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35mm f1.4 - Minolta vs Minolta G vs Sony G

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Miranda F View Drop Down
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Post Options Post Options   Quote Miranda F Quote  Post ReplyReply Direct Link To This Post Posted: 09 April 2019 at 15:26
Ah, I see. That makes sense.

If you're using the A57 with the 35mm, guess you could try an A7 with the 50 f1.7 or f1.4 on an adapter.
Miranda F & Sensorex, Sony A58, Nex-6, Dynax 4, 5, 60, 500si/600si/700si/800si, various Sony & Minolta lenses, several Tamrons, lots of MF primes and *far* too many old film cameras . . .
 



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lomitamike View Drop Down
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Post Options Post Options   Quote lomitamike Quote  Post ReplyReply Direct Link To This Post Posted: 10 April 2019 at 02:31
The 35 at f/1.4 is a very hard lens to get good shots with. Forget focusing and recomposing with the narrow depth of field and field curvature that lens has. I would recommend not moving it at all from the locked focus point when shooting at 1.4. Thats where the A99II with its expanded focus points really increases the ease of use with this lens. APS may have focus sensors closer to the edge then FF so that may help. Not familiar with the A57. I had the A55 but it didn't have many focus points if I remember right.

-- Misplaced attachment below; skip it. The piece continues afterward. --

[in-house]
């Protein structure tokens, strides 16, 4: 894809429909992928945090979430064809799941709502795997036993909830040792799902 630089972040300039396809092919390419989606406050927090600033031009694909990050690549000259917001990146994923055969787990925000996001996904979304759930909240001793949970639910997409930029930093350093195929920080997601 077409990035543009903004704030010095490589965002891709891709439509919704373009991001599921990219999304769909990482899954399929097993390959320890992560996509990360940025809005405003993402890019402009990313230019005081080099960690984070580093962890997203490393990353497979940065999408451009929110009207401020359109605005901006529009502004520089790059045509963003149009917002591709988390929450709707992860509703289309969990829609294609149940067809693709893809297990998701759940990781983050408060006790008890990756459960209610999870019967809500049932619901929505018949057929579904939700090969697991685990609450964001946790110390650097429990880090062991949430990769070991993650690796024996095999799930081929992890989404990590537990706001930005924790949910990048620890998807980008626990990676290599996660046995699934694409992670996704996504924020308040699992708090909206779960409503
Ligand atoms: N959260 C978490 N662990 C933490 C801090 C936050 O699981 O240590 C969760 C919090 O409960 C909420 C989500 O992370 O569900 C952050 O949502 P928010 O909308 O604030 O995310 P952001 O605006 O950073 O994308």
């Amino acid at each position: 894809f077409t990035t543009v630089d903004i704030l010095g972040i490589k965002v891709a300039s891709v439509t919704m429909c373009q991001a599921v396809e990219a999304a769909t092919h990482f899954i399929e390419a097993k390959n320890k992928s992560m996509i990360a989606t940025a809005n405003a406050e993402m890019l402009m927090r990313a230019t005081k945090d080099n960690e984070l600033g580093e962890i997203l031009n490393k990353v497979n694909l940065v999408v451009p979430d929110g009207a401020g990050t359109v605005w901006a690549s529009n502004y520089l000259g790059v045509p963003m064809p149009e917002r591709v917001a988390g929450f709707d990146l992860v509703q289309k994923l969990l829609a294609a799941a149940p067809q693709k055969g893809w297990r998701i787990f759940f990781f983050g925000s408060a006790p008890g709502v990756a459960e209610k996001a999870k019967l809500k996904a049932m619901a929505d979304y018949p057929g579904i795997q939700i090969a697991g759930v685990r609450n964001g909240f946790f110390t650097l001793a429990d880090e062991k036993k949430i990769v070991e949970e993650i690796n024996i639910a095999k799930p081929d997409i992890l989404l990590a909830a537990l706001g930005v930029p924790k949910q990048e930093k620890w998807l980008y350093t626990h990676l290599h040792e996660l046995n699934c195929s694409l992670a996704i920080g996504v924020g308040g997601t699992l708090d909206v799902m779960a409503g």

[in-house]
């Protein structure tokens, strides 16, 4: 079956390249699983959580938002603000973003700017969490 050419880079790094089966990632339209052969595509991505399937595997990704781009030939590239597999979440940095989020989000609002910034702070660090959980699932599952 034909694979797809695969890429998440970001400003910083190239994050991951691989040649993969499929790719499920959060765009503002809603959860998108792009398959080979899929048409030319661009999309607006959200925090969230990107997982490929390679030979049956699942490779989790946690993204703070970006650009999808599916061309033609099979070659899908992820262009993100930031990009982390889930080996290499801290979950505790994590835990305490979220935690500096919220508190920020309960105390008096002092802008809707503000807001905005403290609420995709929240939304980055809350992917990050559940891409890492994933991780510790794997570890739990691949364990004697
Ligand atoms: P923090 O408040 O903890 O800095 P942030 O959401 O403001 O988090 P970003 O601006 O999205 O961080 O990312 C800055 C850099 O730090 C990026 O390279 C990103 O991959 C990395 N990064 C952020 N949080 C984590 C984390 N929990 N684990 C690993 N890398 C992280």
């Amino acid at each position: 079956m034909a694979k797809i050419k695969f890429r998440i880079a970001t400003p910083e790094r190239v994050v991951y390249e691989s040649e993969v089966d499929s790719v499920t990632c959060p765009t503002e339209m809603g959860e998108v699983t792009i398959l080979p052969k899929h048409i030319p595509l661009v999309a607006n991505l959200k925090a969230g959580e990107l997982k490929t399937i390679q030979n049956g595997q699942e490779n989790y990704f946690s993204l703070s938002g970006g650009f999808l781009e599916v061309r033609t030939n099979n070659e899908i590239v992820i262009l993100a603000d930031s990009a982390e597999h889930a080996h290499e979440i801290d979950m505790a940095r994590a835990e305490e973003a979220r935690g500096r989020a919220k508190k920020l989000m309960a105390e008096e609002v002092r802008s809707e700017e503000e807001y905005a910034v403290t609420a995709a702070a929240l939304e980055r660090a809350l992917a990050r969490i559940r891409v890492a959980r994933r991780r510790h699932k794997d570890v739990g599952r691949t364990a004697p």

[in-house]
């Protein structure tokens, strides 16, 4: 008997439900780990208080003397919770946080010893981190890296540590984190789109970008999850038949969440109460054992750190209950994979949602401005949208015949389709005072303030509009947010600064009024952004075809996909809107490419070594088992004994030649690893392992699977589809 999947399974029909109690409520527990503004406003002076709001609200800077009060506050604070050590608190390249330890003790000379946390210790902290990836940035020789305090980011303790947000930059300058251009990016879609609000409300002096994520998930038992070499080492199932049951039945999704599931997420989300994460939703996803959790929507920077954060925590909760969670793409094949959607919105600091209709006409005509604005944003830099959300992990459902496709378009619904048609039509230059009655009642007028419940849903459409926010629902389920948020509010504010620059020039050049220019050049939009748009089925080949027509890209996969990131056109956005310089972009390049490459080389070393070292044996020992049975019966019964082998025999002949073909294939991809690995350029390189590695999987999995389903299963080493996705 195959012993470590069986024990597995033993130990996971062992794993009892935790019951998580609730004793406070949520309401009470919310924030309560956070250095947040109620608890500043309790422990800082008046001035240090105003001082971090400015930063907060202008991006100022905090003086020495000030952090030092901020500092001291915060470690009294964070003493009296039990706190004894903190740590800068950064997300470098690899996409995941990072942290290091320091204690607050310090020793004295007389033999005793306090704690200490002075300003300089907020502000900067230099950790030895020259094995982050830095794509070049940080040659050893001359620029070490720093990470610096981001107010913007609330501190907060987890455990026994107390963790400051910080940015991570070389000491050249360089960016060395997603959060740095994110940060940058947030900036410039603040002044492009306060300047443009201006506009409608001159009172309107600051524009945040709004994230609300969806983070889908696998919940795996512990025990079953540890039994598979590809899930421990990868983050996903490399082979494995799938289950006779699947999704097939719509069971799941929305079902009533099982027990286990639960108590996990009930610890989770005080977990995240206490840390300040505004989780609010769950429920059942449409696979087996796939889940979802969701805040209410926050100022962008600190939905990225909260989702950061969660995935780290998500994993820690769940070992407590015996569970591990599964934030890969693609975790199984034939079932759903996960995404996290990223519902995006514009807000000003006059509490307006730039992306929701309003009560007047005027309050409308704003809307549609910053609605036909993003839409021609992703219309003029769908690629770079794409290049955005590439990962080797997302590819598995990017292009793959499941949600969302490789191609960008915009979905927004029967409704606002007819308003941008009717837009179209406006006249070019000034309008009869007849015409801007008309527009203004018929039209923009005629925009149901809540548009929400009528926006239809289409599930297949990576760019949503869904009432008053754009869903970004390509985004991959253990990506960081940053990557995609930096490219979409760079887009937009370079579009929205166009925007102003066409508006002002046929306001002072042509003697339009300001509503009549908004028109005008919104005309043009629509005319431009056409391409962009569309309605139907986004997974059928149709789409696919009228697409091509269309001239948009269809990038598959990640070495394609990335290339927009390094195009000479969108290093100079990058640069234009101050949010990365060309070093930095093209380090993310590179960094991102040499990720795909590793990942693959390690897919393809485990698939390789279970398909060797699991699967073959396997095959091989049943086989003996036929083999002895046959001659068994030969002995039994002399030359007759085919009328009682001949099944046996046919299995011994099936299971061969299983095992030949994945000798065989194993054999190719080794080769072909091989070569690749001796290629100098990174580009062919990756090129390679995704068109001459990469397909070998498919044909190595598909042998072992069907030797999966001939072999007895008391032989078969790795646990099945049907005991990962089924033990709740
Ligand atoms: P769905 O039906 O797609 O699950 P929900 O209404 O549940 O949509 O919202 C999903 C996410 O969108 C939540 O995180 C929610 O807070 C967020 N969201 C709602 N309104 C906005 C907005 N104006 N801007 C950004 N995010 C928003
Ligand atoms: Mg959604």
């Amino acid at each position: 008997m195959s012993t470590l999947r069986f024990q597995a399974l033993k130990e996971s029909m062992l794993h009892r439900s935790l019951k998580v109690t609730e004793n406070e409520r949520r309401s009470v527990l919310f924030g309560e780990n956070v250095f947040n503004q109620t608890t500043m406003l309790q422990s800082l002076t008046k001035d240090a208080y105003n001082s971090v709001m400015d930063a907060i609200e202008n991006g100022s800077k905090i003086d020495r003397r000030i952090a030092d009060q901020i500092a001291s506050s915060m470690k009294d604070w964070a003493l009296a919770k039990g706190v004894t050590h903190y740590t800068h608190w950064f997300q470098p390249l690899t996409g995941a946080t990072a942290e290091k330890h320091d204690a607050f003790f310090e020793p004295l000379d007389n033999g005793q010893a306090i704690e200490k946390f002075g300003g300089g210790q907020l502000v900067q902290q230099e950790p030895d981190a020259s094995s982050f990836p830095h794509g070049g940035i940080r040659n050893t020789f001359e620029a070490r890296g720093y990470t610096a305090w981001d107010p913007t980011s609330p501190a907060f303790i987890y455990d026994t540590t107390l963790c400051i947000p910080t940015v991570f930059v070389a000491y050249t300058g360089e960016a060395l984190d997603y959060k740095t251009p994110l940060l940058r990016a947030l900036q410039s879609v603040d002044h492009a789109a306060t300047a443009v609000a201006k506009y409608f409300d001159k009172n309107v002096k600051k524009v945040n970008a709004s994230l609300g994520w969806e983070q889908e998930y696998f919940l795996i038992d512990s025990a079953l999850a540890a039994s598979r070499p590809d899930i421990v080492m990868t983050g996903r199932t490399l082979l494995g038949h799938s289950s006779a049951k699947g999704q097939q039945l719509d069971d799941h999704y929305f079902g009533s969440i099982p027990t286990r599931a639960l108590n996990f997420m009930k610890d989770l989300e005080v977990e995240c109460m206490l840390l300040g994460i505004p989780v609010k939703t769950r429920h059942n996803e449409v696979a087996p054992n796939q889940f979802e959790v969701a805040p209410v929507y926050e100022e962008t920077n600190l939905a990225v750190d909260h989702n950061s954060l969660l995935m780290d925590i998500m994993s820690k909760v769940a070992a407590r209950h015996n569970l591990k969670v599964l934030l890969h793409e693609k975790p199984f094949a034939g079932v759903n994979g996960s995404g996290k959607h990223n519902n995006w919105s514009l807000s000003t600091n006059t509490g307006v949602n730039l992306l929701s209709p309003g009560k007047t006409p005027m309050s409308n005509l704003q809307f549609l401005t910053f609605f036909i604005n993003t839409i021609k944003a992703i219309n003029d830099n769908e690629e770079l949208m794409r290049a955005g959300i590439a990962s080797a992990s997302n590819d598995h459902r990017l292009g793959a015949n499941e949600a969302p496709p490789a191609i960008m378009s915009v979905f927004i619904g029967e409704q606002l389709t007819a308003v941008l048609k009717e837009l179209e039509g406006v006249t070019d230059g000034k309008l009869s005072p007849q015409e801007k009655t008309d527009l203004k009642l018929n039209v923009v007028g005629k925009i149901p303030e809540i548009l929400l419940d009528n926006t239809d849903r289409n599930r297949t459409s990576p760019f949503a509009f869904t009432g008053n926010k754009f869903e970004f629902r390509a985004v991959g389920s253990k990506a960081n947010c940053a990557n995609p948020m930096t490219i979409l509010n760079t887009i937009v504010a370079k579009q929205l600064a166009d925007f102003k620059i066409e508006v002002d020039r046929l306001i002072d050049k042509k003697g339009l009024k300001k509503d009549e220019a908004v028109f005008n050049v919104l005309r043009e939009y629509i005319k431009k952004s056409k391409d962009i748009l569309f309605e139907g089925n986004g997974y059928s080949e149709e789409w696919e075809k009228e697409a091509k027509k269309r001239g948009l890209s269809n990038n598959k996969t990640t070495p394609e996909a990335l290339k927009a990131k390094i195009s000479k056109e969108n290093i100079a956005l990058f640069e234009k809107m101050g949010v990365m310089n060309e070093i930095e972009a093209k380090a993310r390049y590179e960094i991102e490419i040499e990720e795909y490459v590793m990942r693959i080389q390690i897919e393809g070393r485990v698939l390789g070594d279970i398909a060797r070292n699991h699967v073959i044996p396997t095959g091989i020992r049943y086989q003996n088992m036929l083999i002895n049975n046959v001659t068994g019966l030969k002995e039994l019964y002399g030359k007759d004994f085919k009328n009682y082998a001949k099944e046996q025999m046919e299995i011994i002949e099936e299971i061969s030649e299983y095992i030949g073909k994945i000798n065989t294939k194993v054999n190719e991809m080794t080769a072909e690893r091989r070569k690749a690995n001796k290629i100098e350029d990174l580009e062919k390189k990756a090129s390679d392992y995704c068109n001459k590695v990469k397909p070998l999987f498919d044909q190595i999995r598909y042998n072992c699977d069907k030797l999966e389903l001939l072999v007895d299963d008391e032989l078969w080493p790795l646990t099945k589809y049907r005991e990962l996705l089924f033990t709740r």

Great lens. I have the Sony version.
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Post Options Post Options   Quote QuietOC Quote  Post ReplyReply Direct Link To This Post Posted: 10 April 2019 at 02:45
Originally posted by roger2 roger2 wrote:

I have tried the DT 35/1.8 for the wider shots. The focal length works OK. But with that lens I have not been able to create any kind of soft look (even with filters) that is remotely similar to what the 50/1.7 can do.

I suggest trying the Sigma 30mm F1.4, at least the EX DC version.
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Post Options Post Options   Quote roger2 Quote  Post ReplyReply Direct Link To This Post Posted: 10 April 2019 at 04:40
@lomitamike

a57 has 15 focus points. In both landscape and portrait orientation there are points on or near (inside) the 1/3 grid lines, also near (inside) the intersection of the grid lines. I use them. Not perfect, but workable I think. I have read the reviews and difficulty focusing wide open was mentioned several times. All I can do is give it a try and see if I can make it work. As mentioned, I am not looking for sharpness.


Would the Minolta-Sony 35/1.4 be any more tricky to focus at f1.4 than other 35/1.4 lenses by other manufacturers?

What kind of images do you shoot with your 35/1.4? What apertures? And what body?


Edited by roger2 - 12 April 2019 at 02:08
a57 | Sony DT 35/1.8 | Minolta 50/1.7, 28/2.8, 28-105/3.5-4.5, 28-75/2.8 D, 75-300/4.5-5.6 New
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Post Options Post Options   Quote roger2 Quote  Post ReplyReply Direct Link To This Post Posted: 10 April 2019 at 04:53
Originally posted by QuietOC QuietOC wrote:

....

I suggest trying the Sigma 30mm F1.4, at least the EX DC version.